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A new report has shed light on the growing importance of social housing.
The report, A pathway to where? Inquiry into understanding and reimagining social housing pathways’, undertaken for AHURI by researchers from UNSW Sydney, University of Tasmania, Swinburne University of Technology, University of South Australia and University of Adelaide examines the social housing pathways of tenants across Australia.
It comes as the academics look to better understand vulnerable tenants, and growing numbers of homelessness in the Australian marketplace.
According to the research, long-term social housing offers best chance for tenants who experience adversity, including but not limited to, a disability, poor health or complex needs and are reliant on income support.
“The data shows that the vast majority of people moving into social housing are eligible because they are in ‘greatest need’, that is they are homeless or at risk of homelessness, or at risk due to health conditions, disability, caring responsibilities, or being Indigenous, under 25 years or over 75 years old,” said lead researcher Professor Kristy Muir of UNSW Sydney.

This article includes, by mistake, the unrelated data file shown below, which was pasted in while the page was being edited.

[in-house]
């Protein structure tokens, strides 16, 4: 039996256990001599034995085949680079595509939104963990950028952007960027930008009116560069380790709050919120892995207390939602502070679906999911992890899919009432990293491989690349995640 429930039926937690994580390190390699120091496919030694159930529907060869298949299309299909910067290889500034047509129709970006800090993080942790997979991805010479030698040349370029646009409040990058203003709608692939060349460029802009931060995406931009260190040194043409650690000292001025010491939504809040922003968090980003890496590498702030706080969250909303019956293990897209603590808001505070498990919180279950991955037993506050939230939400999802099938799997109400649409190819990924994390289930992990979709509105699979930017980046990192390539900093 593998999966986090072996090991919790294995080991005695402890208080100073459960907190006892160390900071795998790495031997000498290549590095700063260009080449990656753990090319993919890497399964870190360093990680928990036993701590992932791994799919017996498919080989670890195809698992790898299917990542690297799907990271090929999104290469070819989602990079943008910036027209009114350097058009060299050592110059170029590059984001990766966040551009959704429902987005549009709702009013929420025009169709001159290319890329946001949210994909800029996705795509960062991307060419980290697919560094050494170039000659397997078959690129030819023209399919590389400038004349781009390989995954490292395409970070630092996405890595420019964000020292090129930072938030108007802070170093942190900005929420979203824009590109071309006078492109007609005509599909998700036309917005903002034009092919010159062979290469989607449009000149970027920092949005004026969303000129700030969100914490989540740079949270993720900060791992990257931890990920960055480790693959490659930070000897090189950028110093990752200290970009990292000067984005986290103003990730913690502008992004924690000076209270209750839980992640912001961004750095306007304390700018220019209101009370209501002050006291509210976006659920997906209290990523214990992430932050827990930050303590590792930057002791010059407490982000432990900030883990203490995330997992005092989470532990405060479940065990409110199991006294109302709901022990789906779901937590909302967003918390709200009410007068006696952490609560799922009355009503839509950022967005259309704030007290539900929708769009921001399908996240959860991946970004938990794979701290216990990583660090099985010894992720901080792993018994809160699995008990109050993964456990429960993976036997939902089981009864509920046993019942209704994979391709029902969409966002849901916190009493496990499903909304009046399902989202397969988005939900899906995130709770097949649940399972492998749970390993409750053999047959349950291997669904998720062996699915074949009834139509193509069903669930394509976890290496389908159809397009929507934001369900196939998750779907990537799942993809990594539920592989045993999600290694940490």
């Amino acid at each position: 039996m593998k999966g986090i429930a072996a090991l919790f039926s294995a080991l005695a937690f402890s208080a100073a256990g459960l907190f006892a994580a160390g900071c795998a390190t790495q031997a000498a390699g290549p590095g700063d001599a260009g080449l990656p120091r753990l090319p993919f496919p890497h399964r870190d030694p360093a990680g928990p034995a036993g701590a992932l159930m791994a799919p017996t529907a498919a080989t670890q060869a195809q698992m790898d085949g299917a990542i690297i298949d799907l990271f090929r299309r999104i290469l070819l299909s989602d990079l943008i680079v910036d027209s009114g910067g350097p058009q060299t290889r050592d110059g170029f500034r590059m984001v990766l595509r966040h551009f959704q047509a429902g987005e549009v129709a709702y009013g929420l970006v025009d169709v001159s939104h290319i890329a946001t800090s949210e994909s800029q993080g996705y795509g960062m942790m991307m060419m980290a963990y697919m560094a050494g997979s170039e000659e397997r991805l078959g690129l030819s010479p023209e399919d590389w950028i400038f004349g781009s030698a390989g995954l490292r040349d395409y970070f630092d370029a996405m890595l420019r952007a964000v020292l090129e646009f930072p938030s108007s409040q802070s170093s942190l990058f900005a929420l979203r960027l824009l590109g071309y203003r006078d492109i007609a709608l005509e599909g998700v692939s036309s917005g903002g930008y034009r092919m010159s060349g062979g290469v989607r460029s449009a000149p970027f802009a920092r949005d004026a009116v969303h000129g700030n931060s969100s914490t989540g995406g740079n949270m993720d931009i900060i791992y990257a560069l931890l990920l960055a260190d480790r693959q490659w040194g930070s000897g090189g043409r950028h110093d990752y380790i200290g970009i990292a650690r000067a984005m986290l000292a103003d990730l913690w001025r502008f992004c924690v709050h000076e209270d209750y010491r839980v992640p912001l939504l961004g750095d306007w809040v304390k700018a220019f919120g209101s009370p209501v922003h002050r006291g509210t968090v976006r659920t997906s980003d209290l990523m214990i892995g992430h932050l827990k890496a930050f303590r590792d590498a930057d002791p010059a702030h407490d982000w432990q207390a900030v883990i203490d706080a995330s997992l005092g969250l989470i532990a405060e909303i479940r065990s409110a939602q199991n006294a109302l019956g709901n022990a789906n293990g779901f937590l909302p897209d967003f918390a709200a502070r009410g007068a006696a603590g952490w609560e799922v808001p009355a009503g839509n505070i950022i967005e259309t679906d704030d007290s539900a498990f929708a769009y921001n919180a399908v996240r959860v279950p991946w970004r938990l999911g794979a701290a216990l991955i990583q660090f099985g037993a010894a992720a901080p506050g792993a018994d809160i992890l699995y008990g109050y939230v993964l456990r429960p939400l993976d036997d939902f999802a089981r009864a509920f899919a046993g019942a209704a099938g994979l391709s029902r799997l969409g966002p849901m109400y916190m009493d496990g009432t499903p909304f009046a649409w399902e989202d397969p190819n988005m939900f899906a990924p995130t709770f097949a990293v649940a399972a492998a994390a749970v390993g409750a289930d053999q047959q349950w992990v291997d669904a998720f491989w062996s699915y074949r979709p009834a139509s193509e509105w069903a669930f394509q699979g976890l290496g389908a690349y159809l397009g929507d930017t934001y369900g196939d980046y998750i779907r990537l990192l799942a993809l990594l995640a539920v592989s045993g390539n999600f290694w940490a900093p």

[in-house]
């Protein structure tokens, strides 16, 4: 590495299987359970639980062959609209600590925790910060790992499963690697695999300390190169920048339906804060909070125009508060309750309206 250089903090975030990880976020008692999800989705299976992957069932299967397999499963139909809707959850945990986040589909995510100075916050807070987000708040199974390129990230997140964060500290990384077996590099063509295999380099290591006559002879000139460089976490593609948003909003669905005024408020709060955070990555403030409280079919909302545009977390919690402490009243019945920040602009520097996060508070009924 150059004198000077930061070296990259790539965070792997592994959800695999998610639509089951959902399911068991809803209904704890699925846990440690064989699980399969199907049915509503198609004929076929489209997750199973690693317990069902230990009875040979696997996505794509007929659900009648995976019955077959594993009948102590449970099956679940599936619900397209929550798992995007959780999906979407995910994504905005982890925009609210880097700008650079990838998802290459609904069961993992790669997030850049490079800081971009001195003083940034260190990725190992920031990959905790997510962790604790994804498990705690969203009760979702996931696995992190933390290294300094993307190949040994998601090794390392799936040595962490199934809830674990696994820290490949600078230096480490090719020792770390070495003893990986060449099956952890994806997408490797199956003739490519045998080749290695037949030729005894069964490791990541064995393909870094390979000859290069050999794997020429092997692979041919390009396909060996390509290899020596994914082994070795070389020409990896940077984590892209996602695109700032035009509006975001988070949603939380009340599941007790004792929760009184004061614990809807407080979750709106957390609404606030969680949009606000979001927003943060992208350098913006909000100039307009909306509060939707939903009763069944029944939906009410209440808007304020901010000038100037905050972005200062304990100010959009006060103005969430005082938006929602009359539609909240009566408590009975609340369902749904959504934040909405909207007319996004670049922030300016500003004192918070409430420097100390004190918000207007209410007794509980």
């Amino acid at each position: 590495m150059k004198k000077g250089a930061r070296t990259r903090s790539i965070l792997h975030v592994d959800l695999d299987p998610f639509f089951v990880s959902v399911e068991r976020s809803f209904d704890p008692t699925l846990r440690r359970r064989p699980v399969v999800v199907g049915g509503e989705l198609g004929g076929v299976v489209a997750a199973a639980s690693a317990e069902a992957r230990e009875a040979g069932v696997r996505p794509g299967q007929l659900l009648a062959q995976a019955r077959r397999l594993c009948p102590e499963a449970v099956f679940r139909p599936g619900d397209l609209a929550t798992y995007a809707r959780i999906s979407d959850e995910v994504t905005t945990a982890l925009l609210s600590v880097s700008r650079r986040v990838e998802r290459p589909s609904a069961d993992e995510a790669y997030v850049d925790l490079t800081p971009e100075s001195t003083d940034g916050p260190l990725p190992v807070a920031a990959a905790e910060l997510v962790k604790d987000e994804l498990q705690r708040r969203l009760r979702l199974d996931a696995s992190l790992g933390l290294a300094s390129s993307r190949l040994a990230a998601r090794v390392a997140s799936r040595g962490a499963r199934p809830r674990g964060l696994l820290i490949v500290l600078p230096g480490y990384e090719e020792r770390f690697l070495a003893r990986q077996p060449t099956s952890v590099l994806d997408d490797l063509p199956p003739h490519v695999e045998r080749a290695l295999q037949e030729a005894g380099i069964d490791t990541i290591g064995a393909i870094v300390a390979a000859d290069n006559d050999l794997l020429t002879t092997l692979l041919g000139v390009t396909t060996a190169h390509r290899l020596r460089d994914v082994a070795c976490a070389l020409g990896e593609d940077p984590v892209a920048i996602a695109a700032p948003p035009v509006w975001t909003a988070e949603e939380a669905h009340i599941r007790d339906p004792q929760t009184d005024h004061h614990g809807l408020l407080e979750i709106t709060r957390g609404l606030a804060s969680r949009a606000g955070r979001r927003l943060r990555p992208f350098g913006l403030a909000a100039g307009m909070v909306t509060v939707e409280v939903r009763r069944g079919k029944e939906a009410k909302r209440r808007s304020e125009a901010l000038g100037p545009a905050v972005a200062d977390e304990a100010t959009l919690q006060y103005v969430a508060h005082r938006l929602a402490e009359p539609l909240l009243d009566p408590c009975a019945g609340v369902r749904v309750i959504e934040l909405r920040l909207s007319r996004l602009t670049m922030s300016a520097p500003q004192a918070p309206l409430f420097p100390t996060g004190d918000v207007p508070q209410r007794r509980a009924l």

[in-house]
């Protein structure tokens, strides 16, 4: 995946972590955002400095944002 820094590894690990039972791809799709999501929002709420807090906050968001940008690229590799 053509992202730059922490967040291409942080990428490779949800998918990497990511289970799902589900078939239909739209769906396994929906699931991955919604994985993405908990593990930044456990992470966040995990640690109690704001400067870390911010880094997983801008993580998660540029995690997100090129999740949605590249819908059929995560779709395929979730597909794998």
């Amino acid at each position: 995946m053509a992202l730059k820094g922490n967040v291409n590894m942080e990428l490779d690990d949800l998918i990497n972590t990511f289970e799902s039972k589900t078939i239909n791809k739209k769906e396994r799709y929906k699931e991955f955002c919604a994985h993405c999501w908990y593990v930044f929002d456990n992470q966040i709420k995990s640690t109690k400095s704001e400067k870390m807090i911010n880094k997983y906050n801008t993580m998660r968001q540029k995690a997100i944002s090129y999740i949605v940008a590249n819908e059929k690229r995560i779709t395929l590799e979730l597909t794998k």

“For these tenants social housing is not a stepping stone to being able to afford private rental housing, but is a legitimate destination, one that offers the best chance of stable, secure and affordable housing. In fact, we found that even where tenants wanted to move on from social housing, they did not see it as a genuine option because there were no affordable, stable alternatives in the private rental market.”
The research also looked into greater policy reform that would help combat the issue.
“While governments across Australia have introduced policies to encourage tenants to see social housing as a time limited housing option, providing policies to support low income tenants in private rental housing are also very important. Such policies can include:
“While government policy levers to help people move out of social housing include the sale of dwellings to tenants, provision of private rental subsidies, rental transition programs, financial planning and client-based needs planning, the biggest factor by far that affect moves out of social housing is the availability, or lack thereof, of affordable housing alternatives,” Professor Muir concluded.